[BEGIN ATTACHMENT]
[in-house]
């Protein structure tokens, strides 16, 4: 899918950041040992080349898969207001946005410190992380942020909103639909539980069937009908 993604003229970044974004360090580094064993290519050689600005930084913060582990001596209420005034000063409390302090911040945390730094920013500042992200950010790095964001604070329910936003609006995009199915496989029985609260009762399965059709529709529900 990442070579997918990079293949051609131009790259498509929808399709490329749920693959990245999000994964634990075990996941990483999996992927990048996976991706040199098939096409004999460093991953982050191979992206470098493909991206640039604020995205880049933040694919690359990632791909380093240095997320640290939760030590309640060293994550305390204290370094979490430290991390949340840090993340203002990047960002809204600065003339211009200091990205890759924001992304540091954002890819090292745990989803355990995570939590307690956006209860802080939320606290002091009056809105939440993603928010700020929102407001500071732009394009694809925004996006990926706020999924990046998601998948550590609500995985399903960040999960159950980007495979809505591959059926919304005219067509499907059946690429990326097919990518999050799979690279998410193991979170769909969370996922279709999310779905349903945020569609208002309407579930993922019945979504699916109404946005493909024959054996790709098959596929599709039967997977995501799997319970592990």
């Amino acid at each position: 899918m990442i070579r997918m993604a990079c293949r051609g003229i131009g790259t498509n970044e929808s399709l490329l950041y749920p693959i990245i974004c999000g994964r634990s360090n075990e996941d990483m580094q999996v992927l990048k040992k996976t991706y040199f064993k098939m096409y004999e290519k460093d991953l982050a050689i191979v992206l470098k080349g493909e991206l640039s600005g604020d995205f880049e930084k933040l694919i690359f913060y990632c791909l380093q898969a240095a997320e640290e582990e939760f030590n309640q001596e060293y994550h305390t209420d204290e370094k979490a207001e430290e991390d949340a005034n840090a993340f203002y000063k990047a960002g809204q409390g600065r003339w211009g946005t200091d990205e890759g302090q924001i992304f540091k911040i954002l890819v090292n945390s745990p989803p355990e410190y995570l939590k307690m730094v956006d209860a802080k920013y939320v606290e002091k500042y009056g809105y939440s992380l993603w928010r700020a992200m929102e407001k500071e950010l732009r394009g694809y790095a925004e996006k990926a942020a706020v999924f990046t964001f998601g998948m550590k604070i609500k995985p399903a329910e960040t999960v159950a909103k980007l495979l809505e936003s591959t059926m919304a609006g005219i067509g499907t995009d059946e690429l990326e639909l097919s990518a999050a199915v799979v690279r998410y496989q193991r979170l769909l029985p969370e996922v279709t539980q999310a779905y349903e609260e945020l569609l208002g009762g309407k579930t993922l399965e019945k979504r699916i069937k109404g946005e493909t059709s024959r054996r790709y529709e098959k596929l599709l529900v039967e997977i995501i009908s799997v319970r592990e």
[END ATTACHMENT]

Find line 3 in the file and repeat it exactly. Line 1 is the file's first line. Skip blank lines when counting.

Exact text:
């Amino acid at each position: 899918m990442i070579r997918m993604a990079c293949r051609g003229i131009g790259t498509n970044e929808s399709l490329l950041y749920p693959i990245i974004c999000g994964r634990s360090n075990e996941d990483m580094q999996v992927l990048k040992k996976t991706y040199f064993k098939m096409y004999e290519k460093d991953l982050a050689i191979v992206l470098k080349g493909e991206l640039s600005g604020d995205f880049e930084k933040l694919i690359f913060y990632c791909l380093q898969a240095a997320e640290e582990e939760f030590n309640q001596e060293y994550h305390t209420d204290e370094k979490a207001e430290e991390d949340a005034n840090a993340f203002y000063k990047a960002g809204q409390g600065r003339w211009g946005t200091d990205e890759g302090q924001i992304f540091k911040i954002l890819v090292n945390s745990p989803p355990e410190y995570l939590k307690m730094v956006d209860a802080k920013y939320v606290e002091k500042y009056g809105y939440s992380l993603w928010r700020a992200m929102e407001k500071e950010l732009r394009g694809y790095a925004e996006k990926a942020a706020v999924f990046t964001f998601g998948m550590k604070i609500k995985p399903a329910e960040t999960v159950a909103k980007l495979l809505e936003s591959t059926m919304a609006g005219i067509g499907t995009d059946e690429l990326e639909l097919s990518a999050a199915v799979v690279r998410y496989q193991r979170l769909l029985p969370e996922v279709t539980q999310a779905y349903e609260e945020l569609l208002g009762g309407k579930t993922l399965e019945k979504r699916i069937k109404g946005e493909t059709s024959r054996r790709y529709e098959k596929l599709l529900v039967e997977i995501i009908s799997v319970r592990e």